Gary A. Vasquez-USA TODAY Sports | Reuters
The deal will make Apple’s app the only service where fans can watch all MLS matches without blackouts, Apple said on Tuesday. While some select matches will be available to Apple TV+ subscribers, who pay $4.99 a month, fans will have to buy a separate MLS subscription to watch all the matches. The cost of that service, which will be available globally, and the timing of its release were not disclosed.
Since launching Apple TV+ in 2019 and jumping into the heated streaming wars, Apple has been building a portfolio of original shows and movies. It’s also getting more aggressive with sports. This season, the company started broadcasting Major League Baseball games on Friday nights.
Don Garber, Commissioner of Major League Soccer, said at a press conference on Tuesday that the deal with Apple will help the league appeal to younger consumers.
“This is what they’ve asked for,” Garber said. “And we’re going to deliver them every match anywhere, anytime, anywhere around the world without any restrictions.”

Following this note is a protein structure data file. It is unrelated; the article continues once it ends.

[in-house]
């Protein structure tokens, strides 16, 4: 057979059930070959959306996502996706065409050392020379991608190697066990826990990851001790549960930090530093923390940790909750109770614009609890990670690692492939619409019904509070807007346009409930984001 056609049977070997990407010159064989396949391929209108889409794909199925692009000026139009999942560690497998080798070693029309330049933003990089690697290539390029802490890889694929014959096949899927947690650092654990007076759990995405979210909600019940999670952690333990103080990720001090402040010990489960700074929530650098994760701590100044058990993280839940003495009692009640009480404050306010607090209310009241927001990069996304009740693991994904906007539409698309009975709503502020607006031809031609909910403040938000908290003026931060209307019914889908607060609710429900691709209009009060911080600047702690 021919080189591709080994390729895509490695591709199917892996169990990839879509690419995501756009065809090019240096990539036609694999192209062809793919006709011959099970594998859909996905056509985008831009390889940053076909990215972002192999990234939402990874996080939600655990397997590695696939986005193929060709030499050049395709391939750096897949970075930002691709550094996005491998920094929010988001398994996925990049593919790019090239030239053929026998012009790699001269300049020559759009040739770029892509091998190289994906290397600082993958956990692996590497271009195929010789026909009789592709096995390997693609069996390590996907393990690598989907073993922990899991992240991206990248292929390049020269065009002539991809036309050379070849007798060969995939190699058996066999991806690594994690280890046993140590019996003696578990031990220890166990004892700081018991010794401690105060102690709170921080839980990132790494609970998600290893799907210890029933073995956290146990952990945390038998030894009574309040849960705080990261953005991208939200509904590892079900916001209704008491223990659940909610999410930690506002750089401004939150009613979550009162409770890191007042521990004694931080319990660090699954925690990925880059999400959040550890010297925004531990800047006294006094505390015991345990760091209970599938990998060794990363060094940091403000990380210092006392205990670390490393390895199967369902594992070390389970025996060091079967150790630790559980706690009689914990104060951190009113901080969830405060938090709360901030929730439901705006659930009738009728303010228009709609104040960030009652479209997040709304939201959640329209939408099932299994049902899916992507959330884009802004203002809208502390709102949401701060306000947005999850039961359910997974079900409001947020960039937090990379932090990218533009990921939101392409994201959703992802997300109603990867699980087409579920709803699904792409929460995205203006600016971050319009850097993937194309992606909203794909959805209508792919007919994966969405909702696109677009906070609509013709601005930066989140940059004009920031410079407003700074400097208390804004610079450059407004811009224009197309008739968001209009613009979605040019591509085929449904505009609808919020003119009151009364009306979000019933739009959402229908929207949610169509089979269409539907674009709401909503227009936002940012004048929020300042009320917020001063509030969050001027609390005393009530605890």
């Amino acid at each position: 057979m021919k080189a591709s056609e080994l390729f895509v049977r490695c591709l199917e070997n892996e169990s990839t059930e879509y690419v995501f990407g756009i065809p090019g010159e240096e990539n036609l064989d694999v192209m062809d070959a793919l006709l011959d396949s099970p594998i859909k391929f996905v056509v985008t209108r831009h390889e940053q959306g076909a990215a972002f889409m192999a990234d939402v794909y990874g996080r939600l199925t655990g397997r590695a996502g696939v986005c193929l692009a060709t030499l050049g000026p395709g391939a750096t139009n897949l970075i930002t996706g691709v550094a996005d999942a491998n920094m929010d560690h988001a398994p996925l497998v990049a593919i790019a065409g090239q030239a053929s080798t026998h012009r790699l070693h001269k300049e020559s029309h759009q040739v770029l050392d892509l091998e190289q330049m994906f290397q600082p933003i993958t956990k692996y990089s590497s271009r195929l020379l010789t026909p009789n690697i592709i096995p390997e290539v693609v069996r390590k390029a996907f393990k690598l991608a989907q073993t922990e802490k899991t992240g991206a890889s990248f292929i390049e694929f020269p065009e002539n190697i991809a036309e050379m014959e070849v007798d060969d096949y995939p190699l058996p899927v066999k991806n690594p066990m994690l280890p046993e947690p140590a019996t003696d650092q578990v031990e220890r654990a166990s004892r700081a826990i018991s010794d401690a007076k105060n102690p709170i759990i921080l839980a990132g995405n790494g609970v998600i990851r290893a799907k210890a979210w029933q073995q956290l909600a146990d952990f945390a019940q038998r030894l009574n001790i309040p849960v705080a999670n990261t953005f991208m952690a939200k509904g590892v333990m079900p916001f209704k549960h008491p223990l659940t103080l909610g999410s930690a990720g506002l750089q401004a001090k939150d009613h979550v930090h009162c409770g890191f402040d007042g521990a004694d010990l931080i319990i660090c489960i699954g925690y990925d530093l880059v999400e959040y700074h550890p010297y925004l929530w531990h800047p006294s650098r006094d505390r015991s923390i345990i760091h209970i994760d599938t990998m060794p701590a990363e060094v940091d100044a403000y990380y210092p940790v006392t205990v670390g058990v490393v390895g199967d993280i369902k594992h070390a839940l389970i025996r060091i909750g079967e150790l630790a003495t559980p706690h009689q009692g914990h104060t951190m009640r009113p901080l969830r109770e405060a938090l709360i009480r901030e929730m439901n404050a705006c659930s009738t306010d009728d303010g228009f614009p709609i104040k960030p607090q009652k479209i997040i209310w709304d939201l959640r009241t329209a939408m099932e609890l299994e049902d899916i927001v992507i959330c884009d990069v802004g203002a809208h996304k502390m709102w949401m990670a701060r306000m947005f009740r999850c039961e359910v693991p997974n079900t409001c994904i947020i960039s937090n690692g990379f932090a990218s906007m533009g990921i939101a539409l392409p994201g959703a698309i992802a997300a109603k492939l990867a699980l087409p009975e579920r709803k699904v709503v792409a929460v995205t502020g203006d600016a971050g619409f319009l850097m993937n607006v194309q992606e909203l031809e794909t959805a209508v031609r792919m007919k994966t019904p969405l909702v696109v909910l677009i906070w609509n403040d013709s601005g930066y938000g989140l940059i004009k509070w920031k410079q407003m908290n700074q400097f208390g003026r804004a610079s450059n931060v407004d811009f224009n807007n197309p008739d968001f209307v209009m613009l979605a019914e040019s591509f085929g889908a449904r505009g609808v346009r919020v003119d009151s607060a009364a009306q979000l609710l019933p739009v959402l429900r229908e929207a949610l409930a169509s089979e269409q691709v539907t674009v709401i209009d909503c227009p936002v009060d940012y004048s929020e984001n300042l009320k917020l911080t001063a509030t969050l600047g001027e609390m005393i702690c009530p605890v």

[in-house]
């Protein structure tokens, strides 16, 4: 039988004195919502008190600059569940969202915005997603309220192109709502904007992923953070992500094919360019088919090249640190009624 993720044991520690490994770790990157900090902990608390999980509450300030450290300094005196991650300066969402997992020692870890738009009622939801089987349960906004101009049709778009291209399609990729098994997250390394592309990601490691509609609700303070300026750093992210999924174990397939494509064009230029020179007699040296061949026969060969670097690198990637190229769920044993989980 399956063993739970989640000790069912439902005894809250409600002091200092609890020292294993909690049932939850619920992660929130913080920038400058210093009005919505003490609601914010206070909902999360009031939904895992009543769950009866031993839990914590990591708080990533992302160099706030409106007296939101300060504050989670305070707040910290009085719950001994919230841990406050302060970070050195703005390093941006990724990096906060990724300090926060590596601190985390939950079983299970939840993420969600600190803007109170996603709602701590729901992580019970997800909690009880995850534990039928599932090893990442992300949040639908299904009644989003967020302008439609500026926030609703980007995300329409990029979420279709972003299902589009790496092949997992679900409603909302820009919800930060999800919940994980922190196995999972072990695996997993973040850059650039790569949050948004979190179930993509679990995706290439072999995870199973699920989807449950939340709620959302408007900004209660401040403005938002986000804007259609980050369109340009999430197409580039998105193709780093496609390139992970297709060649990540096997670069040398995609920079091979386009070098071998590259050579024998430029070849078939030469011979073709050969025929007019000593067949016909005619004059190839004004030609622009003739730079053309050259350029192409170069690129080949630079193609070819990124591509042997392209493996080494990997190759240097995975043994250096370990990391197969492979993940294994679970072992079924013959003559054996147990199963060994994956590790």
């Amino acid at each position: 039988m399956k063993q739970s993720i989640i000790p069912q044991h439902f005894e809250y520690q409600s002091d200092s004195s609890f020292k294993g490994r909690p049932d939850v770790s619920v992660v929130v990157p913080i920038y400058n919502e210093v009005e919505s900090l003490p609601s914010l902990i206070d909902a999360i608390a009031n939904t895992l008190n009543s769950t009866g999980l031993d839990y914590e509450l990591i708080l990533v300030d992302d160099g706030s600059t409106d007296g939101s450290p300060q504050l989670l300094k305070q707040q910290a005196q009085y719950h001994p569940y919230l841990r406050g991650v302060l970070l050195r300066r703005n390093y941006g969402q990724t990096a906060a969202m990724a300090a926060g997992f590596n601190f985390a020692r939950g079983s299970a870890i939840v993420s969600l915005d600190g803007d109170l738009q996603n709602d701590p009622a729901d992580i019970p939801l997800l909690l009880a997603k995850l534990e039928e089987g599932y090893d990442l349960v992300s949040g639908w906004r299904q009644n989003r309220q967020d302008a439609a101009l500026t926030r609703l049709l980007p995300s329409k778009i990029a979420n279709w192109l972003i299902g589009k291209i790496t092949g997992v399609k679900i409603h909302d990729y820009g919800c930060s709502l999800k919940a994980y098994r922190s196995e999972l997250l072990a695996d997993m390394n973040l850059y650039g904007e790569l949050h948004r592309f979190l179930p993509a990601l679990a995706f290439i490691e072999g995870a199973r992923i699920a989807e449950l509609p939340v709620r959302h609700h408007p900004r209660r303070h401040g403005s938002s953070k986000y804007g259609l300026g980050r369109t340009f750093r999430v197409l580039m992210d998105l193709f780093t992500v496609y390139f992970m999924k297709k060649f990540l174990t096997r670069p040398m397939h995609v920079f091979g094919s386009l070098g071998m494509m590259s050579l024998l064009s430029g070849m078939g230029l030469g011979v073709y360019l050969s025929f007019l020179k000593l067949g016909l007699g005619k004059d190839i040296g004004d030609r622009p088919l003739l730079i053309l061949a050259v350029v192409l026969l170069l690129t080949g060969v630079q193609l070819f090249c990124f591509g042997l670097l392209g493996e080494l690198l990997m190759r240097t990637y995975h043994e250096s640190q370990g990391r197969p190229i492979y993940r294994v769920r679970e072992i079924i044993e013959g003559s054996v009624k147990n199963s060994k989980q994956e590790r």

Apple has taken a quality-over-quantity approach streaming. Its service doesn’t have an extensive back catalog that can compete with Netflix, Amazon Prime, or Disney+, and the company hasn’t announced viewership stats or a subscriber total.
But Apple has scored several critical hits, including “Ted Lasso,” a comedy about a goofy American soccer coach in England who was previously a college football coach in the U.S.
“We’re going to take all of the things that Apple is really good at — experiences, style, the approach we take to making great products — to this,” said Eddy Cue, Apple senior vice president of services, at Tuesday’s event.
Live sports are so popular that streaming services are bidding up the price for content that’s traditionally been the domain of pay TV. For example, Amazon broadcasts some NFL games on Prime Video in a package worth $1 billion per year.
Gary Stevenson, deputy commissioner of MLS, said the the league is taking advantage of the “greatest transition in the way sports media would be distributed since the advent of cable television,” referring to the rise of cord-cutting and proliferation of streaming services.
— CNBC’s Jessica Golden contributed to this report.